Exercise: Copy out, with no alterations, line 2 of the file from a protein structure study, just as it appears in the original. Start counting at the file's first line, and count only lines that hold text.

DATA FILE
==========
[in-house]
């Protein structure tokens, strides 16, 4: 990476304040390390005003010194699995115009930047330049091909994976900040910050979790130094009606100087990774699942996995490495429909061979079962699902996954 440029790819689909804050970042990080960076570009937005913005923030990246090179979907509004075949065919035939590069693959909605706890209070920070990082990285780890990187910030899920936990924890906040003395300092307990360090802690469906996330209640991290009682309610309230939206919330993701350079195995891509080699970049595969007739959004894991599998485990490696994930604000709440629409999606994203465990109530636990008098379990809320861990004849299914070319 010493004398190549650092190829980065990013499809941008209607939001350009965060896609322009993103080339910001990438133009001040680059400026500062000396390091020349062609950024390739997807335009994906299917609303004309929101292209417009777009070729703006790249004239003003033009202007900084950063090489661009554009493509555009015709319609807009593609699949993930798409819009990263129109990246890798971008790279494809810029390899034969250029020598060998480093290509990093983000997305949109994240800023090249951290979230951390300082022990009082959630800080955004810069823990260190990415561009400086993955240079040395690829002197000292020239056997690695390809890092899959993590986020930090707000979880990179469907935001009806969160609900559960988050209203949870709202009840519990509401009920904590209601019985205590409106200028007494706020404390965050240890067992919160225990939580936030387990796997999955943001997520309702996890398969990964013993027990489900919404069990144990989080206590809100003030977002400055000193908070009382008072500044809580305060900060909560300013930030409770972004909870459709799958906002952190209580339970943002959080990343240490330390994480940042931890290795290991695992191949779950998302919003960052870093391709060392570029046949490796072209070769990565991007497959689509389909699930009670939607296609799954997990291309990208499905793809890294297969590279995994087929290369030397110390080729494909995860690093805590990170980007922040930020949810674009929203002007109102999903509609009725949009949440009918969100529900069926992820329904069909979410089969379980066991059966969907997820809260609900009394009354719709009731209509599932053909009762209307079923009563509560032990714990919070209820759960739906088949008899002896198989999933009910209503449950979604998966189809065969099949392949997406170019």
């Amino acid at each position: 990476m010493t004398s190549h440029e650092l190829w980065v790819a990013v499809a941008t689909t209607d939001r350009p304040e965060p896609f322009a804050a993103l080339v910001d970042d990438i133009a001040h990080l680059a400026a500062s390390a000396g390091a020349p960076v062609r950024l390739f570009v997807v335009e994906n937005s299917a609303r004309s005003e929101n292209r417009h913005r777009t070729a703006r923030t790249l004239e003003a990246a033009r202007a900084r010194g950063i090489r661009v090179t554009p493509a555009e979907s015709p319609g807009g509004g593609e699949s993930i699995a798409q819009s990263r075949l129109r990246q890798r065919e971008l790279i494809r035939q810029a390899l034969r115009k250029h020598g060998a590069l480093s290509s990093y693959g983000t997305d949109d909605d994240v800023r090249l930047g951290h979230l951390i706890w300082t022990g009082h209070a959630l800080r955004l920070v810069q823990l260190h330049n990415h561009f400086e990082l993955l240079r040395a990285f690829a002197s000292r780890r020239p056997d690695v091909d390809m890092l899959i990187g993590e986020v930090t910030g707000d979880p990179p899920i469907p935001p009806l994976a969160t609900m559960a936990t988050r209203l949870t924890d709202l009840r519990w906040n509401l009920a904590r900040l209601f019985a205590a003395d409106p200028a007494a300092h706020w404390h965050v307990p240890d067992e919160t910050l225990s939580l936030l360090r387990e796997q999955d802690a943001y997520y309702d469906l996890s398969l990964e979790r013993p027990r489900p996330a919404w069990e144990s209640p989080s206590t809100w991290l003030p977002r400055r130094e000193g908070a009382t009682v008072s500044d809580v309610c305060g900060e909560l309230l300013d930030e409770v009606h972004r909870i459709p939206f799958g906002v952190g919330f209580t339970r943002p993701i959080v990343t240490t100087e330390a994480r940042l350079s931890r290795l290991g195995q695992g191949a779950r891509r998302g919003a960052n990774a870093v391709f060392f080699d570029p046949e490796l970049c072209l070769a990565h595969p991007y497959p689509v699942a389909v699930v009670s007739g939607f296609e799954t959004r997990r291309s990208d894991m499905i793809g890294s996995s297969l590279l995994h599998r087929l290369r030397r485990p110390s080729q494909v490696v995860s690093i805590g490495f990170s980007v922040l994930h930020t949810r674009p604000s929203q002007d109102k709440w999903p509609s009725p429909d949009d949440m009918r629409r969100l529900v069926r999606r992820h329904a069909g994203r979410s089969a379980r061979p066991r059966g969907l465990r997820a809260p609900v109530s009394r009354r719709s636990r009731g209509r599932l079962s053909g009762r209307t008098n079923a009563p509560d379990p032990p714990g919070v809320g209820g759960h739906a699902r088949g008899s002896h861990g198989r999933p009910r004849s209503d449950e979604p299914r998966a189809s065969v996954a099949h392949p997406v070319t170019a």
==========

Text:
């Protein structure tokens, strides 16, 4: 990476304040390390005003010194699995115009930047330049091909994976900040910050979790130094009606100087990774699942996995490495429909061979079962699902996954 440029790819689909804050970042990080960076570009937005913005923030990246090179979907509004075949065919035939590069693959909605706890209070920070990082990285780890990187910030899920936990924890906040003395300092307990360090802690469906996330209640991290009682309610309230939206919330993701350079195995891509080699970049595969007739959004894991599998485990490696994930604000709440629409999606994203465990109530636990008098379990809320861990004849299914070319 010493004398190549650092190829980065990013499809941008209607939001350009965060896609322009993103080339910001990438133009001040680059400026500062000396390091020349062609950024390739997807335009994906299917609303004309929101292209417009777009070729703006790249004239003003033009202007900084950063090489661009554009493509555009015709319609807009593609699949993930798409819009990263129109990246890798971008790279494809810029390899034969250029020598060998480093290509990093983000997305949109994240800023090249951290979230951390300082022990009082959630800080955004810069823990260190990415561009400086993955240079040395690829002197000292020239056997690695390809890092899959993590986020930090707000979880990179469907935001009806969160609900559960988050209203949870709202009840519990509401009920904590209601019985205590409106200028007494706020404390965050240890067992919160225990939580936030387990796997999955943001997520309702996890398969990964013993027990489900919404069990144990989080206590809100003030977002400055000193908070009382008072500044809580305060900060909560300013930030409770972004909870459709799958906002952190209580339970943002959080990343240490330390994480940042931890290795290991695992191949779950998302919003960052870093391709060392570029046949490796072209070769990565991007497959689509389909699930009670939607296609799954997990291309990208499905793809890294297969590279995994087929290369030397110390080729494909995860690093805590990170980007922040930020949810674009929203002007109102999903509609009725949009949440009918969100529900069926992820329904069909979410089969379980066991059966969907997820809260609900009394009354719709009731209509599932053909009762209307079923009563509560032990714990919070209820759960739906088949008899002896198989999933009910209503449950979604998966189809065969099949392949997406170019």